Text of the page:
Capital gains tax on Philippine Real Properties

Natural and juridical sellers/transferors, whether residents or not, including Estates and Trusts, who sell, dispose or exchange real property classified as capital asset, are required to file Capital Gains Tax (CGT) Return and pay a 6 percent tax within 30 days following the transaction.

On the other hand, real properties that are considered ordinary assets (held primarily for sale or used in trade or business, including those acquired by banks through foreclosure sales) are not subject to CGT.


Entities with existing investment incentives or under special laws; individual or non-individual exchanging real property solely for shares of stocks resulting in corporate control; government entities or government-owned or controlled corporations selling real properties; and those disposing of real property that are gratuitous in nature or pursuant to the CARP law are exempted from paying CGT.

Natural persons who dispose of their principal residence, provided they comply with existing laws, rules, and regulations are conditionally exempted, provided that in case the proceeds are not fully utilized, that portion of the gain presumed to have been realized will be taxed.

How CGT is computed

The taxable value is based on the highest among the selling price, BIR zonal value, or the fair market value (FMV) per the Assessor’s schedule of values. If there is no zonal value, the taxable base shall be the selling price or FMV that appears in the latest tax declaration, whichever is higher.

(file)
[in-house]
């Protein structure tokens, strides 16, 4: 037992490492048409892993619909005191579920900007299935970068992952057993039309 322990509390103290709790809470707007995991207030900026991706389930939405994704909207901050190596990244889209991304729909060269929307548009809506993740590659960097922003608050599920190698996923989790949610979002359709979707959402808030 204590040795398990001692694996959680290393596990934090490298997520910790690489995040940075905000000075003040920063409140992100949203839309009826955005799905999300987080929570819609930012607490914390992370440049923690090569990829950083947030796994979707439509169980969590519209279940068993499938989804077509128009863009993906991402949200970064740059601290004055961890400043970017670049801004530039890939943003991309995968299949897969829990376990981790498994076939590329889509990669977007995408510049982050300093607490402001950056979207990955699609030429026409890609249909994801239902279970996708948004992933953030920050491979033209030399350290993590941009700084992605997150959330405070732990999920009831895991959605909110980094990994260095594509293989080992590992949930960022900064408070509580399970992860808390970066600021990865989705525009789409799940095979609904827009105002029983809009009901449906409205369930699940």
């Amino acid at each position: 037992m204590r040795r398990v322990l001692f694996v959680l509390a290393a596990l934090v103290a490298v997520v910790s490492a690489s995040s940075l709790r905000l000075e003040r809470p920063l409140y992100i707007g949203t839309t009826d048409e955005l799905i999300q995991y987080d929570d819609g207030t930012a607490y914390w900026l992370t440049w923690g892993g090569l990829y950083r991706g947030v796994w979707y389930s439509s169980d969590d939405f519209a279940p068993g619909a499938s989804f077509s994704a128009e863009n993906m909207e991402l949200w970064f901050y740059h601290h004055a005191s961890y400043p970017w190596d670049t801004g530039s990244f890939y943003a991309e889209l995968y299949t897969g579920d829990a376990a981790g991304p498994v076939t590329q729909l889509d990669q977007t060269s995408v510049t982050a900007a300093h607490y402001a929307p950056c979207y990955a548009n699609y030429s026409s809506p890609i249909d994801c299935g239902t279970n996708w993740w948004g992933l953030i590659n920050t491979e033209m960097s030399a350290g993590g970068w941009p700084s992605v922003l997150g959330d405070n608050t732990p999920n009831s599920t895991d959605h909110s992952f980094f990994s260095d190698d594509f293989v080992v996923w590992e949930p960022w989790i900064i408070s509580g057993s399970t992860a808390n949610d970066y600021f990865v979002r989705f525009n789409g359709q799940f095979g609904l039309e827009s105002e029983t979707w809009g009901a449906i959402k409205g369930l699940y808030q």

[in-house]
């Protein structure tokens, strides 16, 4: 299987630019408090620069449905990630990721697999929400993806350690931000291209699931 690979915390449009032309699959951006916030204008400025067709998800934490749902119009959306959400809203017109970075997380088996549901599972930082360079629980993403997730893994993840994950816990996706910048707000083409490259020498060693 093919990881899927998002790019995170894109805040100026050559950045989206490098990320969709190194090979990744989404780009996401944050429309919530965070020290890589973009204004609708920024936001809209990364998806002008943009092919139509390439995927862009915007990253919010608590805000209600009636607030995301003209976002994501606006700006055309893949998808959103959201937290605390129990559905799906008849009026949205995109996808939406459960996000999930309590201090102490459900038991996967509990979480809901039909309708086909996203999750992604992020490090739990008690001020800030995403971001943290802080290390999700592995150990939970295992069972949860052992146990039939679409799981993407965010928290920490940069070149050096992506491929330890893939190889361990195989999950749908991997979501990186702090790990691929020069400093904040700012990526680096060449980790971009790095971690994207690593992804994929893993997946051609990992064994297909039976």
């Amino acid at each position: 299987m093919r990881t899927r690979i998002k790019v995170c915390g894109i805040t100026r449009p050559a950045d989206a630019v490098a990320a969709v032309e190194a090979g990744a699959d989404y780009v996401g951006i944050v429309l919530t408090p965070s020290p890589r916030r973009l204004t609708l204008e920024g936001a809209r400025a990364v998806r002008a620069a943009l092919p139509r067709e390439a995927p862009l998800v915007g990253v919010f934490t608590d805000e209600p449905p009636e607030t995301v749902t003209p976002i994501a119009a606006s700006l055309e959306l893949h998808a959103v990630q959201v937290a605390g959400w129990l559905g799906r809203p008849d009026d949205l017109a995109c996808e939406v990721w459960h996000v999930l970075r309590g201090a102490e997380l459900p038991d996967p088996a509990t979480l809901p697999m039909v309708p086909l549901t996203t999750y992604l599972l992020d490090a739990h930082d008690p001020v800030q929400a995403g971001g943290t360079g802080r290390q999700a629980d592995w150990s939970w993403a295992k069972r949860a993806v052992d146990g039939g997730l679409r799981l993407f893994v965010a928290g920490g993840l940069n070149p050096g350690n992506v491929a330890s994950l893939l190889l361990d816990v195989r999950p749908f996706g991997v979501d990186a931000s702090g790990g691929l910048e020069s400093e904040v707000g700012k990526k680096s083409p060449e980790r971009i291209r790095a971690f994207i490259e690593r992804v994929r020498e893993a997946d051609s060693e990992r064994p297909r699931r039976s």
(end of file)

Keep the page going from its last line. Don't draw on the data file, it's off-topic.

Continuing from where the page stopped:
If there is an improvement, the additional FMV based on the latest tax declaration duly certified by the Assessor shall be used. In case the tax declaration was issued 3 or more years prior to the date of sale or disposition, the seller/transferor shall be required to submit a certification from the Assessor whether or not the same is still the latest tax declaration.

Securing the Electronic Certificate Authorizing Registration (eCAR) 

The mandatory requirements for simple real estate transactions include: duly validated Tax Return filed with Official Receipt/Deposit Slip as proof of payment of taxes (inclusive of 1.5 percent Documentary Stamp Tax); One-Time Transaction (ONETT) Computation Sheet of tax due duly approved by the authorized Revenue Officer; and any of the applicable document if the person presenting the return is not among the transaction parties like notarized Special Power of Attorney; Secretary’s Certificate or Board Resolution; and or Certification from the Philippine Consulate or Hague Apostille Convention if executed abroad.

In order to validate the correct tax due, the following need to be submitted: TIN of seller/s and buyer/s; Notarized Deed of Absolute Sale (DoAS)/ Deed of Transfer (only photocopied documents shall be retained by BIR); Certified copy of the Tax Declaration at the time or nearest the transaction date issued by the Assessor’s Office; Certified copy of OCT/TCT/CCT; Sworn Declaration of No Improvement by one of the transferees or Certificate of No Improvement issued by the Assessor’s Office.

Transactions covered by one Deed of Sale/Exchange/Donation involving 1-3 properties can avail of the “fast lane.” Payments amounting to P20,000 and below shall be paid in cash while those above P20,000.00 shall be through Manager’s or Cashier’s Check to the collection officer of the Regional District Office having jurisdiction over the place where the property is located.

Pursuant to RA No. 11032 or the “Ease of Doing Business Act,” taxpayers can also file and secure an eCAR online using the Electronic One-Time Transaction (eONETT) System in four steps: (i) creation of an user account; (ii) submission of the eCAR application; (iii) filing and payment of taxes and fees; and (iv) claiming the eCAR.

For more information, check out the Bureau of Internal Revenue website at

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Henry L. Yap is an Architect, Fellow of both Environmental Planning and Real Estate Management. He is one of the Undersecretaries of the Department of Human Settlements and Urban Development.